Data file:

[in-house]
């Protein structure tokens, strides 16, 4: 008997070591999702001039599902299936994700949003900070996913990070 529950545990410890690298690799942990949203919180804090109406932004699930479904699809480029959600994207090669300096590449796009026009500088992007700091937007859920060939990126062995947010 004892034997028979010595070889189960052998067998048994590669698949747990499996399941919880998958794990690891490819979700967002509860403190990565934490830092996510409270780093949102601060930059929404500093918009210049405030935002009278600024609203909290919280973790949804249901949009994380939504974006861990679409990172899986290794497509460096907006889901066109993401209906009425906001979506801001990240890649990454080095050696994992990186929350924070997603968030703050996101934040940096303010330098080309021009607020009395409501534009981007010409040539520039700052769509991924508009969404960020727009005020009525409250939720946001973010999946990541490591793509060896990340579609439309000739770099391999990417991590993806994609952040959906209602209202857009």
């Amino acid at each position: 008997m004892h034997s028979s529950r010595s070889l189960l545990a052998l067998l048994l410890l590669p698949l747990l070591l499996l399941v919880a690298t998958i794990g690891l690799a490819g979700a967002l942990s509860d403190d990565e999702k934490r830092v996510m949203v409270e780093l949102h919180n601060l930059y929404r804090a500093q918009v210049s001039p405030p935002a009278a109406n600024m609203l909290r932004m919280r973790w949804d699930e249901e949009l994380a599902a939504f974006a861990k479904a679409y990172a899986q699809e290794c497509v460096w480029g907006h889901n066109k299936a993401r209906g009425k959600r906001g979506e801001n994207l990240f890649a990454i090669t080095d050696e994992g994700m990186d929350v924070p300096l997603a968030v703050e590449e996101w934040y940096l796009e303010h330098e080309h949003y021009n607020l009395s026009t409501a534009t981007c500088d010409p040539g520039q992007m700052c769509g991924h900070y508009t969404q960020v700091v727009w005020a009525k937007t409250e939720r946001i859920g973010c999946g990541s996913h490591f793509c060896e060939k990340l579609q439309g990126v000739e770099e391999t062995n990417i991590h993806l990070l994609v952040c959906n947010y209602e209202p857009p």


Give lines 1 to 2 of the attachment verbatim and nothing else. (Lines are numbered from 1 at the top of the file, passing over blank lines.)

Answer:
[in-house]
């Protein structure tokens, strides 16, 4: 008997070591999702001039599902299936994700949003900070996913990070 529950545990410890690298690799942990949203919180804090109406932004699930479904699809480029959600994207090669300096590449796009026009500088992007700091937007859920060939990126062995947010 004892034997028979010595070889189960052998067998048994590669698949747990499996399941919880998958794990690891490819979700967002509860403190990565934490830092996510409270780093949102601060930059929404500093918009210049405030935002009278600024609203909290919280973790949804249901949009994380939504974006861990679409990172899986290794497509460096907006889901066109993401209906009425906001979506801001990240890649990454080095050696994992990186929350924070997603968030703050996101934040940096303010330098080309021009607020009395409501534009981007010409040539520039700052769509991924508009969404960020727009005020009525409250939720946001973010999946990541490591793509060896990340579609439309000739770099391999990417991590993806994609952040959906209602209202857009």